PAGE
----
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Finally, two cases involving public entities litigating against one another also make clear that the “individual stake” of the plaintiff entity can be a non-monetary one, e.g., road closures or environmental interests. (See City of Hawaiian Gardens v. City of Long B e a c h ( 1 9 9 8 ) 6 1 C a l . A p p . 4 t h 1 1 0 0 , 1 1 1 2 - 1 1 1 3 , 3 a n d C o u n t y o f I n y o v . C i t y o f L o Angeles, supra, 78 Cal.App.3d at pp. 88-90.) s 4

On rehearing, appellant cites Press v. Lucky Stores, Inc. (1983) 34 Cal.3d 311, 321 (Press), as critical authority in support of his argument that the “individual stake” a litigant is advancing must be pecuniary in order to preclude a recovery of attorneys’ fees. Press was an appeal from a superior court’s award of attorneys’ fees to litigants who secured an injunction against Lucky Stores, which had sought to preclude them from collecting signatures from store patrons in an effort to qualify an initiative for the ballot. The successful litigants were the appellants, who argued that the trial court abused its d i s c r e t i o n b y g r a n t i n g t h e m t o o l i t t l e b y w a y o f a t t o r n e y s f e e s . 5 T h e c o u r t p r i n c i p a l l discussed two issues in the course of its 10-page majority opinion: (1) whether the appellants’ action had conferred a “significant benefit” to the public, i.e., satisfied the second statutory requirement, and (2) whether the trial court erred in its method of y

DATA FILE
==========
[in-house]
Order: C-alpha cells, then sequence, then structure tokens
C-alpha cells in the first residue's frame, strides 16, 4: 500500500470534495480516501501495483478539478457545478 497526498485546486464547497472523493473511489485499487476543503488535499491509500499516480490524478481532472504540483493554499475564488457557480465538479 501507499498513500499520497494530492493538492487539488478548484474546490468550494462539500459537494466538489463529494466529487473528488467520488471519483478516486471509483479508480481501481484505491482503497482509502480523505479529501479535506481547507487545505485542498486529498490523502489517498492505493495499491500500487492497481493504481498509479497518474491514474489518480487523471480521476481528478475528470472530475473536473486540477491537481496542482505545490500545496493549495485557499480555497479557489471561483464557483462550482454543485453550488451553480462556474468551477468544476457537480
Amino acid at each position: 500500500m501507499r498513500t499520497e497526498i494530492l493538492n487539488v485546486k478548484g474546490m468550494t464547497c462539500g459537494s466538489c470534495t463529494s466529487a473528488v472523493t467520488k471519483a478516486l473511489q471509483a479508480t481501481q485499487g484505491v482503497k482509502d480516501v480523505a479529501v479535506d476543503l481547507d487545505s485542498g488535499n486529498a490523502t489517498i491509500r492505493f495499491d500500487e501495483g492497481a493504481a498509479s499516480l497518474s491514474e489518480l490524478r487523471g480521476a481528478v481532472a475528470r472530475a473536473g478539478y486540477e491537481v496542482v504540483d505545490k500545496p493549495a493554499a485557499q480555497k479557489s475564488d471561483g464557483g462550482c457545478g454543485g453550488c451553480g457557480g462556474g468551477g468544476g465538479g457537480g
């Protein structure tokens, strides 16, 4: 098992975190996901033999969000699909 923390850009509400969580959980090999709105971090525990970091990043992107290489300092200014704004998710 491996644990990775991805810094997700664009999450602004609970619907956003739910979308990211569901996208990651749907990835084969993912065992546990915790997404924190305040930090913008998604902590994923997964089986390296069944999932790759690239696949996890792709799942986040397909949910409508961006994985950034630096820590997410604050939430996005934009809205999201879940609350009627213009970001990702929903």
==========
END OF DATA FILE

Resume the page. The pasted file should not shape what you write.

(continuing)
3 Appellant protests that this case is distinguishable because it involved a suit between two public entities.

He notes, correctly, that section 1021.5 expressly contemplates such litigation by its use of the clause “or of enforcement by one public entity against another public entity . . . .” (§ 1021.5, subd. (b).) However, that clause only clarifies that the litigation does not have to be strictly “private enforcement” to qualify for an award. The clause does not modify the statutory language which triggers the “third requirement” at issue here, to wit, that the “necessity and financial burden”--of whichever enforcement is involved--be “such as to make the award appropriate.” (Ibid.)

4 It was this opinion, after all, that our Supreme Court relied upon so heavily in its 1979 Woodland Hills

decision in defining the “third requirement.” And in the County of Inyo decision, which applied the “private attorney general doctrine” as it existed prior to the effective date of section 1021.5, the court of appeal made clear that the private interest of the litigant may be far broader than an economic one: “Inyo County went to court as champion of local environmental values, which it sought to preserve for the benefit of its present and future inhabitants. This action is not a ‘public interest’ lawsuit in the sense that it is waged for values other than the petitioner's. The litigation is self-serving. The victory won by the county in 1977 bulked large enough to warrant the cost of winning it. The necessity for enforcement by Inyo County did not place on it ‘a burden out of proportion to [its] individual stake in the matter.’ [Citation.]” (County of Inyo v. City of Los Angeles, supra, 78 Cal.App.3d at p. 90.)

5 More precisely, the issue was whether the trial court should have followed the “lodestar adjustment”

method mandated by Serrano v. Priest (1977) 20 Cal.3d 25. (See Press, supra, 34 Cal.3d at pp. 317, 321-325.)

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